As we negotiated the final corner of the winding road and pulled up in the Moroccan mountain village of Moulay Brahim, it was immediately obvious we’d arrived in a community that had been plunged into grief by Friday night’s deadly earthquake.
An elderly women staggered towards us, wailing, tears falling down her face, holding her head in her hands.
A few metres away, a group of young men were sobbing. They’d just discovered their friend was among the dead.
“There have been so many deaths today,” one of the men told us.
“And our friend, he was crushed. We buried him today and he was so young.”
Another man, Mohamed – who is helping to organise this makeshift response – revealed that 16 people had already been buried in this village alone, having been recovered from the rubble on Saturday. Another two victims will be laid to rest on Sunday.
We’ve been working every minute since it happened. Non-stop since then,” he said. “There are only about 10 people working here and we’re trying to find people in the buildings. It’s desperate.”
Some hope was delivered a few moments later, as members of the Red Crescent arrived. But this is a disaster that needs a considerably bigger and co-ordinated response.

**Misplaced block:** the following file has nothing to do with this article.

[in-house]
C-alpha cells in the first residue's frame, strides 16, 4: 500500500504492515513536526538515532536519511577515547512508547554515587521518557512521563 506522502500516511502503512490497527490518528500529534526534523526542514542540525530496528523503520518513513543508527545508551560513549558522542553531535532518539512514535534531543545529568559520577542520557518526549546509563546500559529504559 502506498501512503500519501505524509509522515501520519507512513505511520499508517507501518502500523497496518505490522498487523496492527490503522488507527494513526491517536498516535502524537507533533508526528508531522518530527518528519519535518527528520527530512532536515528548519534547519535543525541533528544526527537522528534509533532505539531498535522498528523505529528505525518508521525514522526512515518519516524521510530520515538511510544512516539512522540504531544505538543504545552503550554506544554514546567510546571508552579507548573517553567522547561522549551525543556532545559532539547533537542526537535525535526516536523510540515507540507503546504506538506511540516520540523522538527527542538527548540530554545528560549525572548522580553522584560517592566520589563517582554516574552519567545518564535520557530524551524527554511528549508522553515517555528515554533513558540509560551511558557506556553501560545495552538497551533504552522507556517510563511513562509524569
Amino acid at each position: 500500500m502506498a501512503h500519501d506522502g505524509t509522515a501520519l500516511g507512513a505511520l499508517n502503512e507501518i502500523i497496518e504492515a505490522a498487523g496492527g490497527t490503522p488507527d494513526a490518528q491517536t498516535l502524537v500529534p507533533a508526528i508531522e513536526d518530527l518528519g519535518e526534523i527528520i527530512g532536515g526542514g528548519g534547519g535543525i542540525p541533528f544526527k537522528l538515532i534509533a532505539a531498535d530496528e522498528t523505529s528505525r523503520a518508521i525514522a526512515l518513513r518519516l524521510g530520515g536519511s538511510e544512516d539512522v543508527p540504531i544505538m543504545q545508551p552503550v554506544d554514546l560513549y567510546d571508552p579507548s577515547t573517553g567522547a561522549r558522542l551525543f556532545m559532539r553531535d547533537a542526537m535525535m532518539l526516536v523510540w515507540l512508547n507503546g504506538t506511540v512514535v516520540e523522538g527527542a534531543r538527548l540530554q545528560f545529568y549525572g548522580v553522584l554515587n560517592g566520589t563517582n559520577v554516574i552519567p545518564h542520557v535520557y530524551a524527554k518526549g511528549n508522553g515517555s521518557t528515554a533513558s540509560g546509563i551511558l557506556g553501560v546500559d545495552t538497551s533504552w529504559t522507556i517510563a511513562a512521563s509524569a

“We have nothing here,” said Mohamed. “And we need everything. Food, medication, shelter.”
This scene of destruction and despair is being played out across many parts of the High Atlas Mountains.
Our 90-minute zigzag drive from Marrakesh up to the remote mountainside was elongated by boulders and rocks that lined the route and obscured our path.
Broken and blocked roads have been seriously hampering the rescue effort. Teams have been fanning out from the main cities – notably Marrakesh – to try to reach the very worst-affected areas in the hope of pulling survivors from the rubble.
On our trip, a procession of ambulances raced past us, further into the unknown. Aerial footage has given us an idea of what awaits these emergency services, but it’s still too early to gauge just how many people have lost their lives.
Heavy-lifting equipment will be needed if there are to be any miracles in the coming hours. Not just in Moulay Brahim, but in many places. Hands and hammers can only do so much.
Back in Marrakesh, thousands have been spending a second night in the open air. Roundabouts, car parks and a public square have been filled with figures of all ages wrapped in blankets.
Few appear to be sleeping, though – at least not soundly. Being in the relative safety of the outside doesn’t quell the fear of what another tremor could do.
There’s rubble in many streets of this historic city, although Marrakesh has fared better than the mountainous areas to the south-west.
Thank God it’s just the walls and materials that are gone,” she says. “The most important things are not lost.
“And thank God we have the power of humanity in Morocco: we are all together and putting our hearts into this and helping each other.”